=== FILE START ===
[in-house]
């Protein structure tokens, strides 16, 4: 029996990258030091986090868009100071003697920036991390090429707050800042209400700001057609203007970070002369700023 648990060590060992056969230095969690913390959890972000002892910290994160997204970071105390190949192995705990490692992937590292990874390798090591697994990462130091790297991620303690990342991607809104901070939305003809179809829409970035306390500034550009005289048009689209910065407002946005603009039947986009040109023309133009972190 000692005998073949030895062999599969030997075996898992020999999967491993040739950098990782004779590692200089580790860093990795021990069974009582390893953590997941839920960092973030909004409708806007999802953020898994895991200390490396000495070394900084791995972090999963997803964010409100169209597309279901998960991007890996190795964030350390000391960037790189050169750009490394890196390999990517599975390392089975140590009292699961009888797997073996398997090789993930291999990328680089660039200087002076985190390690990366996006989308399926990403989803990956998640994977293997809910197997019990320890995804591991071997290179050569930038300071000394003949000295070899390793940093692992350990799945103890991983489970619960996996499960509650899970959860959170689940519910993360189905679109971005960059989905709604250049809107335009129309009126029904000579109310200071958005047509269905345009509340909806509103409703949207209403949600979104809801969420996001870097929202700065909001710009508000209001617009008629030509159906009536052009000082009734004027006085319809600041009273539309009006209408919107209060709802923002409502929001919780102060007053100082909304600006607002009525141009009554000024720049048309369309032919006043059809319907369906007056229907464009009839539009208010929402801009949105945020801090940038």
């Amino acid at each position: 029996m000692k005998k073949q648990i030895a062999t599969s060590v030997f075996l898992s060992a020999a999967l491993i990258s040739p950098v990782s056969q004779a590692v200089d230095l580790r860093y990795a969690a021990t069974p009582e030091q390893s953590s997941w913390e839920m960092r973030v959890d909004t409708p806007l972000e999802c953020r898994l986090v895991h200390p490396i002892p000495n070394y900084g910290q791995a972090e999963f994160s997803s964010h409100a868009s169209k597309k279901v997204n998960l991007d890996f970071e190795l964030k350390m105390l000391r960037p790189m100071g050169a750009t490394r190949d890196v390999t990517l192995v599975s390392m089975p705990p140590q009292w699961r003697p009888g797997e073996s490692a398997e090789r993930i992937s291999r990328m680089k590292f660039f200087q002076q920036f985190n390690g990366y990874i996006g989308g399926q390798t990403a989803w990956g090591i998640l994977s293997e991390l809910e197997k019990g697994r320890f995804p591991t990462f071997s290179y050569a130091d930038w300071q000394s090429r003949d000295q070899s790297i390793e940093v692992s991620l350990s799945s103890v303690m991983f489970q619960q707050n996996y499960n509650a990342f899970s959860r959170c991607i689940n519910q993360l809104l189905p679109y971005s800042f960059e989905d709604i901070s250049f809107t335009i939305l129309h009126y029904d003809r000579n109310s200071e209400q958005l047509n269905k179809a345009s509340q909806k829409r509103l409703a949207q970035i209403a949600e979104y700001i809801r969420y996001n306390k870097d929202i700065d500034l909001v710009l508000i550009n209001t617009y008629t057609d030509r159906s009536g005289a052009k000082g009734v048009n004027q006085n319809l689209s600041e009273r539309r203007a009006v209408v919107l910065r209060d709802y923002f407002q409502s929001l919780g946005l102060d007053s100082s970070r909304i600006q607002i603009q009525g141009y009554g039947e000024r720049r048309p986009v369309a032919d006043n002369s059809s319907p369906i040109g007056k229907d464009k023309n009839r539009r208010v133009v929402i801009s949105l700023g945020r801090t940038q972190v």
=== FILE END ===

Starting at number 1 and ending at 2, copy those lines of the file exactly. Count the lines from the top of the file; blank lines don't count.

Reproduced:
[in-house]
């Protein structure tokens, strides 16, 4: 029996990258030091986090868009100071003697920036991390090429707050800042209400700001057609203007970070002369700023 648990060590060992056969230095969690913390959890972000002892910290994160997204970071105390190949192995705990490692992937590292990874390798090591697994990462130091790297991620303690990342991607809104901070939305003809179809829409970035306390500034550009005289048009689209910065407002946005603009039947986009040109023309133009972190 000692005998073949030895062999599969030997075996898992020999999967491993040739950098990782004779590692200089580790860093990795021990069974009582390893953590997941839920960092973030909004409708806007999802953020898994895991200390490396000495070394900084791995972090999963997803964010409100169209597309279901998960991007890996190795964030350390000391960037790189050169750009490394890196390999990517599975390392089975140590009292699961009888797997073996398997090789993930291999990328680089660039200087002076985190390690990366996006989308399926990403989803990956998640994977293997809910197997019990320890995804591991071997290179050569930038300071000394003949000295070899390793940093692992350990799945103890991983489970619960996996499960509650899970959860959170689940519910993360189905679109971005960059989905709604250049809107335009129309009126029904000579109310200071958005047509269905345009509340909806509103409703949207209403949600979104809801969420996001870097929202700065909001710009508000209001617009008629030509159906009536052009000082009734004027006085319809600041009273539309009006209408919107209060709802923002409502929001919780102060007053100082909304600006607002009525141009009554000024720049048309369309032919006043059809319907369906007056229907464009009839539009208010929402801009949105945020801090940038």